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Investigating the association between population density and travel patterns in Indian cities-An analysis of 2011 census data.

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Mohan, Dinesh 


Many transport planners consider urban population density to be a significant determinant of travel behaviour. Much of the evidence for this comes from research in low-density, high-income settings. The 2011 Census of India reported mode of travel to work and distance for the first time. We have used these data to investigate the effect of urban density on commute travel patterns at city-level for Indian cities. In addition, we investigated the relationship between travel behaviour and other city-level variables. Using regression, we found almost no independent effect of density on the mode share of walk, cycle, motorised two-wheelers, cars and public transport, after controlling for population and income levels for the cities. Further, it appears that once density levels are greater than ~80 persons per hectare (pph), other factors become more important in determining travel patterns in cities. This evidence has significant implications for urban planning and transport policy in Indian cities and for many other low- and middle-income cities where average density tends to be higher than ~80 pph. For these cities, growth in the use of sustainable transport may not depend on further densification of already dense cities, but on details of how neighbourhoods and streets are designed.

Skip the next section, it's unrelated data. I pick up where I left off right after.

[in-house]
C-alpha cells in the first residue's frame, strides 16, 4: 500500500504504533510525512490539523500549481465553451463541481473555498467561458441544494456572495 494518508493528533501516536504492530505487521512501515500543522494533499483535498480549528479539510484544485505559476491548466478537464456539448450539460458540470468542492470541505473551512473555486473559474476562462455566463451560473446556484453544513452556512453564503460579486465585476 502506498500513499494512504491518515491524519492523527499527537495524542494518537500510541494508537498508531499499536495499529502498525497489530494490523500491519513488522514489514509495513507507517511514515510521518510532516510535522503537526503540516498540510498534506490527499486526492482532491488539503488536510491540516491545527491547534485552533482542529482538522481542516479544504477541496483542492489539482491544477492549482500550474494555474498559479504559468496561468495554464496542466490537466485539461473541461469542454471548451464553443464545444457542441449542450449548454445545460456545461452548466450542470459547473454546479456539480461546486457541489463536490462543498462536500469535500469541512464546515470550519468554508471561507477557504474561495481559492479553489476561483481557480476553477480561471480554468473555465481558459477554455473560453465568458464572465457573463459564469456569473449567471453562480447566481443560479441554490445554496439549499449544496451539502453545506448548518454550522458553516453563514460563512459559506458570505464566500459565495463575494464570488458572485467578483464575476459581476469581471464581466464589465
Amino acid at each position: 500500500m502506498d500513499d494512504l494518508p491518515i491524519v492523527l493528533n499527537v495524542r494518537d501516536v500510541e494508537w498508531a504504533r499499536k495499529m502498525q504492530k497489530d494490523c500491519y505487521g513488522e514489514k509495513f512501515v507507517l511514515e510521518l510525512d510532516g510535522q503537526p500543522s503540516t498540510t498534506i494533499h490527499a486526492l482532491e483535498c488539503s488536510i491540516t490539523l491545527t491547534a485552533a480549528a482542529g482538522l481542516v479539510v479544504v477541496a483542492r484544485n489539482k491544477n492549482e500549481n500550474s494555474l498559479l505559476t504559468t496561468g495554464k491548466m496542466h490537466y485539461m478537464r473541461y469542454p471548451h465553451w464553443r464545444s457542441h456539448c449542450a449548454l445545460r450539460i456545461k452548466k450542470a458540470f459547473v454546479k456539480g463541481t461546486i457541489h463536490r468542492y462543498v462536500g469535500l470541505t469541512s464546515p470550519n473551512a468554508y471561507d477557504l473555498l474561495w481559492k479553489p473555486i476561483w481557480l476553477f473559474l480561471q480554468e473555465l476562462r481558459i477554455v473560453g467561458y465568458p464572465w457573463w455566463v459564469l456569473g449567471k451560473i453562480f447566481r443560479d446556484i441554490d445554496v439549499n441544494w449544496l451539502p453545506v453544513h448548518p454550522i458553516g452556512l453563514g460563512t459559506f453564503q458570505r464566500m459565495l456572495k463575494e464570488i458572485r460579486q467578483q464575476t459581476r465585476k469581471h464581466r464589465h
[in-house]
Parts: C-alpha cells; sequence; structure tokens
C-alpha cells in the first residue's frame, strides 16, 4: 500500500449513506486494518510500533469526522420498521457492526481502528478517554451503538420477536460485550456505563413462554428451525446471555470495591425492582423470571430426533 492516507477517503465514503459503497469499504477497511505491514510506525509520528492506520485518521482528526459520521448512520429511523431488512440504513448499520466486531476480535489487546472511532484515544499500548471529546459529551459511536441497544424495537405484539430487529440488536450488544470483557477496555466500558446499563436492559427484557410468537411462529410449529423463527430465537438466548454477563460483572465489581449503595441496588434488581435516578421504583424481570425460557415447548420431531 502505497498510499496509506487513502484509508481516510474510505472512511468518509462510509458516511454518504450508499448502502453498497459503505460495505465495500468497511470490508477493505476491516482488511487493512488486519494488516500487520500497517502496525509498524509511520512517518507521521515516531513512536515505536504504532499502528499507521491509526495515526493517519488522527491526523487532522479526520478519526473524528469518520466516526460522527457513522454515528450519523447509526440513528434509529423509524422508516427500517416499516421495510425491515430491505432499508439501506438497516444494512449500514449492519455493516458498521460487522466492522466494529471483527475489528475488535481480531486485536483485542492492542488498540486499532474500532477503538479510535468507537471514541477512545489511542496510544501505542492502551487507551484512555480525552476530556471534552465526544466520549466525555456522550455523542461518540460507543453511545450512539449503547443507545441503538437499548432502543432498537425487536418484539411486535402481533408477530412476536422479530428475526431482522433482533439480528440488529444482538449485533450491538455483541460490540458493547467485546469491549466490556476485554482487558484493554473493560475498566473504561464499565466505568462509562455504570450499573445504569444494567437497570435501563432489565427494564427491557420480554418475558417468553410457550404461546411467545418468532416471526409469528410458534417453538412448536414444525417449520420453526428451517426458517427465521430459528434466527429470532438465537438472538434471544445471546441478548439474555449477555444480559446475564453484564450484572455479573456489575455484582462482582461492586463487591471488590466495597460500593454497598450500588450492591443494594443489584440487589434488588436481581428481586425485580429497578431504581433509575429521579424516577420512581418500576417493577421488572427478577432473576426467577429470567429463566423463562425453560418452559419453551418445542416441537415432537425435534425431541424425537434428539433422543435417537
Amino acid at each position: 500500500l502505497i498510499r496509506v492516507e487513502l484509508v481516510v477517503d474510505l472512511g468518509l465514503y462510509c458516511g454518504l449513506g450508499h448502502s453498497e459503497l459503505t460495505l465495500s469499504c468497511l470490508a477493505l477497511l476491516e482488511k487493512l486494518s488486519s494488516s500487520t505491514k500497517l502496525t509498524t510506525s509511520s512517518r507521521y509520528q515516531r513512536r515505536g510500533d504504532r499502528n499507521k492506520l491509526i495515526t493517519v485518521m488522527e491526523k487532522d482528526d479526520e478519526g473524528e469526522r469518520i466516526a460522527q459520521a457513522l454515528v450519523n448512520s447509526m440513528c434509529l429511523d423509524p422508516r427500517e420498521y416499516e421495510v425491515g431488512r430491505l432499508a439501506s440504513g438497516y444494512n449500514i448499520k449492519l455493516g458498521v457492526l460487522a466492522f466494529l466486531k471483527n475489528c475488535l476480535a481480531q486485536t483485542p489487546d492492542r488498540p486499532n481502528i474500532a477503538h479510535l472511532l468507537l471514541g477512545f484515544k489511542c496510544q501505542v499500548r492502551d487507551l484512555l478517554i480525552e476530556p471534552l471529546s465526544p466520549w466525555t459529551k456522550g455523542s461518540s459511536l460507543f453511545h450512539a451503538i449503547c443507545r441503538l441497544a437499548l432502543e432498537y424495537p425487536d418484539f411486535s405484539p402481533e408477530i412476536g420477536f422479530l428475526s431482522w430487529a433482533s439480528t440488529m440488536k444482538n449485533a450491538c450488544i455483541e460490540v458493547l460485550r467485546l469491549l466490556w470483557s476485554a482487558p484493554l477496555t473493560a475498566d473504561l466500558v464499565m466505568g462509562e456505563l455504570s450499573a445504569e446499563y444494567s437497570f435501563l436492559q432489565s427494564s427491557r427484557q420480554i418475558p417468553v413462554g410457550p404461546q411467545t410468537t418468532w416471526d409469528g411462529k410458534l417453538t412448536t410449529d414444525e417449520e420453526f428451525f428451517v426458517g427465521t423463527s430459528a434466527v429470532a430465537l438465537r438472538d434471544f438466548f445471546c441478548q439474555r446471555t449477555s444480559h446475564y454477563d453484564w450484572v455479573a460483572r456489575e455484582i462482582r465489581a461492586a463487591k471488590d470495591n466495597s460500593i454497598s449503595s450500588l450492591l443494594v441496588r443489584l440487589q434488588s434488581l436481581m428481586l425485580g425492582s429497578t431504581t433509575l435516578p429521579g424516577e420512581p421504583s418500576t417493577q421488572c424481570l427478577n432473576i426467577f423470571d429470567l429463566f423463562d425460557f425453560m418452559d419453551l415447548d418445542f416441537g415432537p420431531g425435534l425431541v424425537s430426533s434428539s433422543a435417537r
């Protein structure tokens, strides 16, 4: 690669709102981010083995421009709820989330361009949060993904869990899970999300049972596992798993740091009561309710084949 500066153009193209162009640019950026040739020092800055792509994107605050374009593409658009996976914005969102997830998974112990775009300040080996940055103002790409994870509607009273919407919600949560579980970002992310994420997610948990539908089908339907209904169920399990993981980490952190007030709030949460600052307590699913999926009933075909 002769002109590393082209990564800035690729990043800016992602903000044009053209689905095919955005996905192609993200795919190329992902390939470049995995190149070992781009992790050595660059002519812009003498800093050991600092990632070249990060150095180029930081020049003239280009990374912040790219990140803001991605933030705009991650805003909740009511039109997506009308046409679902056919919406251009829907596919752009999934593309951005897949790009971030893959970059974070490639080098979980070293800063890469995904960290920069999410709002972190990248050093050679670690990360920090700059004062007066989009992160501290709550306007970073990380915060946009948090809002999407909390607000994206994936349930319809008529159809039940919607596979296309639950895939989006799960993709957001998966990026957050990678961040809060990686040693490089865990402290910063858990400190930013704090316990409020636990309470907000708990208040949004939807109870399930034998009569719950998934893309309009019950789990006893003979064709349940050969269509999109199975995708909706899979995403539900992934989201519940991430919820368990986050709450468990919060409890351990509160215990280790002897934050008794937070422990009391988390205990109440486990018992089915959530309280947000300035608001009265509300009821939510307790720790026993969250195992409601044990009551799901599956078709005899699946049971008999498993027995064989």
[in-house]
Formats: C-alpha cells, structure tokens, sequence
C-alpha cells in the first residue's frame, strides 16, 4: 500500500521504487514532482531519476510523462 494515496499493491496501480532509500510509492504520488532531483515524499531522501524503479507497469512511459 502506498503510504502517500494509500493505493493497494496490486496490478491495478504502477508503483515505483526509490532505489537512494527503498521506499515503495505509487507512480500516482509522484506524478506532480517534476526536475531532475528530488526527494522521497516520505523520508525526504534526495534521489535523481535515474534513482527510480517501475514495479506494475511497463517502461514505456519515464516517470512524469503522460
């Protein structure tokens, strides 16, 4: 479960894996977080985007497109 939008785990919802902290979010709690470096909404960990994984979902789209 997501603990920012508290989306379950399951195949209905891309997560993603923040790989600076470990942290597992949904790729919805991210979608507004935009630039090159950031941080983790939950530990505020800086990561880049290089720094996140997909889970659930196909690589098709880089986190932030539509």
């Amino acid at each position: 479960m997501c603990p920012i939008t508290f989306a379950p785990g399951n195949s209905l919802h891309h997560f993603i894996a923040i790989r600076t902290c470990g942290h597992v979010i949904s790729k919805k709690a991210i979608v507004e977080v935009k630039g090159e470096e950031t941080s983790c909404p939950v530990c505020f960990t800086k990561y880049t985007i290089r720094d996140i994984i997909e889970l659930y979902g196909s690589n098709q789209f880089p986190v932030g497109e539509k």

44 Human Society, 4406 Human Geography, 33 Built Environment and Design, 3304 Urban and Regional Planning, 3.2 Interventions to alter physical and biological environmental risks, 11 Sustainable Cities and Communities

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Elsevier BV
Medical Research Council (MR/K023187/1)
Medical Research Council (MR/P024408/1)
RG’s work was undertaken under the auspices of the Centre for Diet and Activity Research (CEDAR), a UKCRC Public Health Research Centre of Excellence funded by the British Heart Foundation, Cancer Research UK, Economic and Social Research Council, Medical Research Council, the National Institute for Health Research (NIHR) and the Wellcome Trust (MR/K023187/1). RG’s contribution was also supported by TIGTHAT, an MRC Global Challenges Project MR/P024408/1.